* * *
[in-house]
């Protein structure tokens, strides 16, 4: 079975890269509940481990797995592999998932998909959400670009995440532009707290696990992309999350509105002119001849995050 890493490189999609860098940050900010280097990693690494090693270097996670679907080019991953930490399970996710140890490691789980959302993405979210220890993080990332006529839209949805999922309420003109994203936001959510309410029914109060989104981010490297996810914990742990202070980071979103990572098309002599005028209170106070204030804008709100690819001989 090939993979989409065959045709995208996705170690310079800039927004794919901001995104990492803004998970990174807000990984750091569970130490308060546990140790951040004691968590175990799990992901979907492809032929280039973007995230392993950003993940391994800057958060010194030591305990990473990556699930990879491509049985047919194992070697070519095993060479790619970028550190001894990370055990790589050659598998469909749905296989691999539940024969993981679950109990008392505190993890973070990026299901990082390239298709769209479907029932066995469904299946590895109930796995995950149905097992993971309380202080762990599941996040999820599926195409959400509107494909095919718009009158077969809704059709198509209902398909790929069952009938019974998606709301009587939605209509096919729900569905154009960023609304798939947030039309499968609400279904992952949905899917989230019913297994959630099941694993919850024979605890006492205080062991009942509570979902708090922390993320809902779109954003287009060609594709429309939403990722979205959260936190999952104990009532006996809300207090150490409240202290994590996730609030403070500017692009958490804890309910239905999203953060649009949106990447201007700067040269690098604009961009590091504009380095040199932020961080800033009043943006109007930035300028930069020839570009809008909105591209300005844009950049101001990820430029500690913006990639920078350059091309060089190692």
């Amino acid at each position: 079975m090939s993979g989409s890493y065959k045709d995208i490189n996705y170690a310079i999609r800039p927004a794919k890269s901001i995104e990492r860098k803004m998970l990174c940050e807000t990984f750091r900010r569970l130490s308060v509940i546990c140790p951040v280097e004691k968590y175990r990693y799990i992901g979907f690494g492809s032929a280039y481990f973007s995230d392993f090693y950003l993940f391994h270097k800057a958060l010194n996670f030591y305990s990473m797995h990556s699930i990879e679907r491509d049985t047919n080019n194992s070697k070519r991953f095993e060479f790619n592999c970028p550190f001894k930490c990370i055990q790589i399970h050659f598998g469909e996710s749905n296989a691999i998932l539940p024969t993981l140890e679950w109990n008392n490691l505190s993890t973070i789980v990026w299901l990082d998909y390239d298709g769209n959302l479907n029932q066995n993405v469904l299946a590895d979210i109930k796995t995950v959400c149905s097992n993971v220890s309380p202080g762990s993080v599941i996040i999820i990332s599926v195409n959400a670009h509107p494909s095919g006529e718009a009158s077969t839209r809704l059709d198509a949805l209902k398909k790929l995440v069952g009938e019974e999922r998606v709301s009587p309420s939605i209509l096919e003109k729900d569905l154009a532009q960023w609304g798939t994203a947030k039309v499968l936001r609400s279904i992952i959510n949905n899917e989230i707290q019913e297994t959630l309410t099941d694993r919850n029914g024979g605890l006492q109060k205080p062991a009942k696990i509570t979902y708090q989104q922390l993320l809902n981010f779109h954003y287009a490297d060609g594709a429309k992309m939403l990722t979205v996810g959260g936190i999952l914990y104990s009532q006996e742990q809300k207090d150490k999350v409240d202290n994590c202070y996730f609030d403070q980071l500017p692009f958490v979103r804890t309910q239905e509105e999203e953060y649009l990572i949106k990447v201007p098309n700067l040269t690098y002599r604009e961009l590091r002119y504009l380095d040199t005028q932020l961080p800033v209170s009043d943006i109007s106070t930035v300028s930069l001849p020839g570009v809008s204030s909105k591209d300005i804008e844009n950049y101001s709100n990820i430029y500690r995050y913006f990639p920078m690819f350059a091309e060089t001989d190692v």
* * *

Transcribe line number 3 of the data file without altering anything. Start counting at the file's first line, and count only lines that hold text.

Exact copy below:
């Amino acid at each position: 079975m090939s993979g989409s890493y065959k045709d995208i490189n996705y170690a310079i999609r800039p927004a794919k890269s901001i995104e990492r860098k803004m998970l990174c940050e807000t990984f750091r900010r569970l130490s308060v509940i546990c140790p951040v280097e004691k968590y175990r990693y799990i992901g979907f690494g492809s032929a280039y481990f973007s995230d392993f090693y950003l993940f391994h270097k800057a958060l010194n996670f030591y305990s990473m797995h990556s699930i990879e679907r491509d049985t047919n080019n194992s070697k070519r991953f095993e060479f790619n592999c970028p550190f001894k930490c990370i055990q790589i399970h050659f598998g469909e996710s749905n296989a691999i998932l539940p024969t993981l140890e679950w109990n008392n490691l505190s993890t973070i789980v990026w299901l990082d998909y390239d298709g769209n959302l479907n029932q066995n993405v469904l299946a590895d979210i109930k796995t995950v959400c149905s097992n993971v220890s309380p202080g762990s993080v599941i996040i999820i990332s599926v195409n959400a670009h509107p494909s095919g006529e718009a009158s077969t839209r809704l059709d198509a949805l209902k398909k790929l995440v069952g009938e019974e999922r998606v709301s009587p309420s939605i209509l096919e003109k729900d569905l154009a532009q960023w609304g798939t994203a947030k039309v499968l936001r609400s279904i992952i959510n949905n899917e989230i707290q019913e297994t959630l309410t099941d694993r919850n029914g024979g605890l006492q109060k205080p062991a009942k696990i509570t979902y708090q989104q922390l993320l809902n981010f779109h954003y287009a490297d060609g594709a429309k992309m939403l990722t979205v996810g959260g936190i999952l914990y104990s009532q006996e742990q809300k207090d150490k999350v409240d202290n994590c202070y996730f609030d403070q980071l500017p692009f958490v979103r804890t309910q239905e509105e999203e953060y649009l990572i949106k990447v201007p098309n700067l040269t690098y002599r604009e961009l590091r002119y504009l380095d040199t005028q932020l961080p800033v209170s009043d943006i109007s106070t930035v300028s930069l001849p020839g570009v809008s204030s909105k591209d300005i804008e844009n950049y101001s709100n990820i430029y500690r995050y913006f990639p920078m690819f350059a091309e060089t001989d190692v």